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Bethlehem’s KIZ zone touts success stories

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PHOTO/ BRIAN PEDERSEN
Justin Jacobs, co-founder of Freebowler LLC, displays a version of the
prototype of a training device for cricket players his startup is
working on in India. Freebowler was awarded a $15,000 technology
transfer grant from the South Bethlehem Keystone Innovation Zone
board, which allowed his company to design, manufacture and market the
product.
PHOTO/ BRIAN PEDERSEN Justin Jacobs, co-founder of Freebowler LLC, displays a version of the prototype of a training device for cricket players his startup is working on in India. Freebowler was awarded a $15,000 technology transfer grant from the South Bethlehem Keystone Innovation Zone board, which allowed his company to design, manufacture and market the product.

Whether it’s an app that connects people at events, a museum-quality energy-efficient lighting product for plants or a portable machine for the sport of cricket, startups in South Bethlehem are creating innovative products.

The program that’s been fueling their growth is The SouthSide Bethlehem Keystone Innovation Zone. The financial incentive program has been funding startups through grants and tax credits that have helped more than 80 companies since its inception in 2004 and is one of 29 throughout the state.

The KIZ helps companies get patents, develop new products, hire employees and interns and invest in research and development.

This morning, the annual KIZ update at Lehigh University’s Mountaintop Campus in Bethlehem revealed the latest news of the success stories enjoyed by the entrepreneurs and the partners involved in making it happen. The boundaries of the KIZ include most of South Bethlehem.

“It’s that initial funding that we hope leads to future investments,” said Asher Schiavone, economic development coordinator for Bethlehem.

Though many of the companies that get funding from the KIZ are local, there are companies from outside the area that find Bethlehem is the place they want to be, he said.

“Throughout its history, Bethlehem has proven itself to be a leader in innovation,” said Bethlehem Mayor Robert Donchez.

With support from the program’s partners in the private and public sector, the city is well-positioned to foster the growth of startups, he said.

“Through supporting these new ventures, we are helping to facilitate the job creators of tomorrow through this homegrown economic development effort,” Donchez said.

The KIZ program in SouthSide Bethlehem also is funded by its primary partners, which include BB&T, PPL, St. Luke’s University Health Network, Lehigh Valley Health Network, Lehigh University and Northampton Community College. The state Department of Community & Economic Development is a partner, but does not provide funding.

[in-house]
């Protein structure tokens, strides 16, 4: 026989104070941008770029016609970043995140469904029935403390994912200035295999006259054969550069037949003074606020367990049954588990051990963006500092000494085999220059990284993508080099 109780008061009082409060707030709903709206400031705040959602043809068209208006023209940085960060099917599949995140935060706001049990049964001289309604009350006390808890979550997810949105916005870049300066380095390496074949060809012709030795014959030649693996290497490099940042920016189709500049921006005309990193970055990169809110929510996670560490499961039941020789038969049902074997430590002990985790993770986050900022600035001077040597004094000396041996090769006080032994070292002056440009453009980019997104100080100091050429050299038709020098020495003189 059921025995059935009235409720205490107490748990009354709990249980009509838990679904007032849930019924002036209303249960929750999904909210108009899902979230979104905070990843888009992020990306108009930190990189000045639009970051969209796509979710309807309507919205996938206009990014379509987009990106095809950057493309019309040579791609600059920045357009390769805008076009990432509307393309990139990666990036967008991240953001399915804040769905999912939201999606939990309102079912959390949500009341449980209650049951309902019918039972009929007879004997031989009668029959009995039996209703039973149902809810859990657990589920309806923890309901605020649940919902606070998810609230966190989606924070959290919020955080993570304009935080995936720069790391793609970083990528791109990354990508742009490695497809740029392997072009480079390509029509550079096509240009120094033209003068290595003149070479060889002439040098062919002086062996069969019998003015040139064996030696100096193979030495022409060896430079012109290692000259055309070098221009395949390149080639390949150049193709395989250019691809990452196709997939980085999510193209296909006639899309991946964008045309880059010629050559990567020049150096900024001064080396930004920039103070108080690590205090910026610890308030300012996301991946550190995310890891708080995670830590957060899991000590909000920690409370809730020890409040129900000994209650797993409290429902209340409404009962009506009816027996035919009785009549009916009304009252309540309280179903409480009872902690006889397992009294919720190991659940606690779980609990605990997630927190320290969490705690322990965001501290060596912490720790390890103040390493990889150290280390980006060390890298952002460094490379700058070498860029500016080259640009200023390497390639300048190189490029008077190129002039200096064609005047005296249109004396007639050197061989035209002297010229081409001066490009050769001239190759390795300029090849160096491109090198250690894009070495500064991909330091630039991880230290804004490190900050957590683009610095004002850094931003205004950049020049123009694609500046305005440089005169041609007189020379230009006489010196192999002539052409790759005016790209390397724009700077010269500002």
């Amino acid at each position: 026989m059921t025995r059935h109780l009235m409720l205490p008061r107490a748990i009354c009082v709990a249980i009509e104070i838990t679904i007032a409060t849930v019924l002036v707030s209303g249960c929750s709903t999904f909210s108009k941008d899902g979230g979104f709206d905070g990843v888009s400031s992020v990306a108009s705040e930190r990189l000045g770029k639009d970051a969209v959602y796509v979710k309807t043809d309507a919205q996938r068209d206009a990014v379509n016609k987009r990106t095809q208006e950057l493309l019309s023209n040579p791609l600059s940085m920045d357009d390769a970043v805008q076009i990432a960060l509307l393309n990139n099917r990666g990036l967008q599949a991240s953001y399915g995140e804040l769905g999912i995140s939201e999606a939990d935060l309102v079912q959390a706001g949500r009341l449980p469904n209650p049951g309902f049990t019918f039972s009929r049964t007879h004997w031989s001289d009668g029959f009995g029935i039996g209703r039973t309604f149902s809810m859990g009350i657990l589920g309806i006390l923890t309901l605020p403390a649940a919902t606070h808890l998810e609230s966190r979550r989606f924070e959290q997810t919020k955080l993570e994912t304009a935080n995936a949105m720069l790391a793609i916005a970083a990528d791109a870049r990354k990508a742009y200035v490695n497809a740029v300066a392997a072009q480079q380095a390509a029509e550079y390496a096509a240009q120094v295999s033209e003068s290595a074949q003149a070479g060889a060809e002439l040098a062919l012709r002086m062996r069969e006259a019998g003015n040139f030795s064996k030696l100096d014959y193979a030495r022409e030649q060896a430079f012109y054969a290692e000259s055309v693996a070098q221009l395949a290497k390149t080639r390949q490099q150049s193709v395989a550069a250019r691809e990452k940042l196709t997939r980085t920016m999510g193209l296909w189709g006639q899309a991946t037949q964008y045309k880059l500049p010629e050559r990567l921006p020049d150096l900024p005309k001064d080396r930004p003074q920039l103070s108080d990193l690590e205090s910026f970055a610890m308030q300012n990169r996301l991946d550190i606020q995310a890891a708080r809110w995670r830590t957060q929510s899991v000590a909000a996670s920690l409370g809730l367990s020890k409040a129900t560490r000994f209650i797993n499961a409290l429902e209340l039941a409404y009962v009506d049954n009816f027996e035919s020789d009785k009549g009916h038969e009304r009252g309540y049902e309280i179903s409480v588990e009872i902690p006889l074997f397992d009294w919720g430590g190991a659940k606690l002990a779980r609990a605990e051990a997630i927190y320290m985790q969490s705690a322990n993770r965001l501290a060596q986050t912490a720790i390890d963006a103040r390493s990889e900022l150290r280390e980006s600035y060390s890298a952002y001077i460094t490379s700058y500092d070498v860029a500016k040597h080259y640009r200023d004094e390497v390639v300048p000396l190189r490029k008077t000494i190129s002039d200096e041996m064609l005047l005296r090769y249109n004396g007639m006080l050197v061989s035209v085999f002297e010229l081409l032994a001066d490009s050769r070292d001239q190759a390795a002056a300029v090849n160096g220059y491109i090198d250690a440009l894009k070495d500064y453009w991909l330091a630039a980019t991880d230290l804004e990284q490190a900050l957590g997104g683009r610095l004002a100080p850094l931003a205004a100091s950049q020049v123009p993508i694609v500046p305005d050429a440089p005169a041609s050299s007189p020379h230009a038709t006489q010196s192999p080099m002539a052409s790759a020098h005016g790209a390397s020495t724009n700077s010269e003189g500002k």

The city is looking to expand the KIZ tax credit program, Donchez said.

The KIZ tax credit program is based on increased revenue and can be used in conjunction with federal research and development and state research and development tax credit programs.

The KIZ also awards technology transfer grants up to $15,000 to help eligible companies in the commercialization of innovative technologies that hold promise for transferring into the marketplace.

Other financial resources offered by the KIZ include student internship grants up to $2,500 for undergraduate level students and $3,750 for graduate level students.

Companies also can use the Fab Lab resources and equipment at Northampton Community College and be awarded up to $5,000 in Lehigh Technical Entrepreneurship Capstone program grants.

Some of the grants awarded this year went to Soltech Solutions LLC, UBMe Inc. and Freebowler LLC, three companies featured in today’s event.

With a budget of $137,000 this year, the KIZ program has created 29 new jobs, 23 new products and awarded three new patents in 2016. Since its inception, the program created 444 jobs, 141 new products and awarded 119 new patents.

Lehigh University continues to support the KIZ through a variety of initiatives, including the use of The Baker Institute and Wilbur Powerhouse facilities on its campus, with the goal of raising entrepreneurs, said John Simon, president of Lehigh University.

“This space is defined by accessibility,” Simon said. “The doors are open to anyone who wants to make things.”

Similarly, NCC is helping fund the KIZ program by renovating its Fowler Center campus in South Bethlehem, where it will open its Center for Innovation and Entrepreneurship next year, said Mark Erickson, NCC president. The project will double the size of its Fab Lab, which offers resources and equipment used by many entrepreneurs in the KIZ program.

Paul Hodges, co-founder and CEO of Soltech Solutions, spoke about how his company created The Aspect, an energy-efficient lighting product for home and office plants which he said is the first grow light for interior design.

“We needed an environment that would help grow our company,” Hodges said. The company moved from Schuylkill Haven to Bethlehem to take advantage of the KIZ.

“It’s not only a place you could call your headquarters but a place you could call home,” Hodges said. “Largely because of the KIZ, we were able to function like a business.”

Each of the companies shared plans to stay and grow their businesses in South Bethlehem.

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Brian Pedersen

Brian Pedersen

Reporter Brian Pedersen covers construction, development, warehousing and real estate and keeps you up to date on the changing landscape of our community. He can be reached at brianp@lvb.com or 610-807-9619, ext. 4108. Follow him on Twitter @BrianLehigh and read his blog, “Can You Dig It,” at http://www.lvb.com/section/can-you-dig-it.

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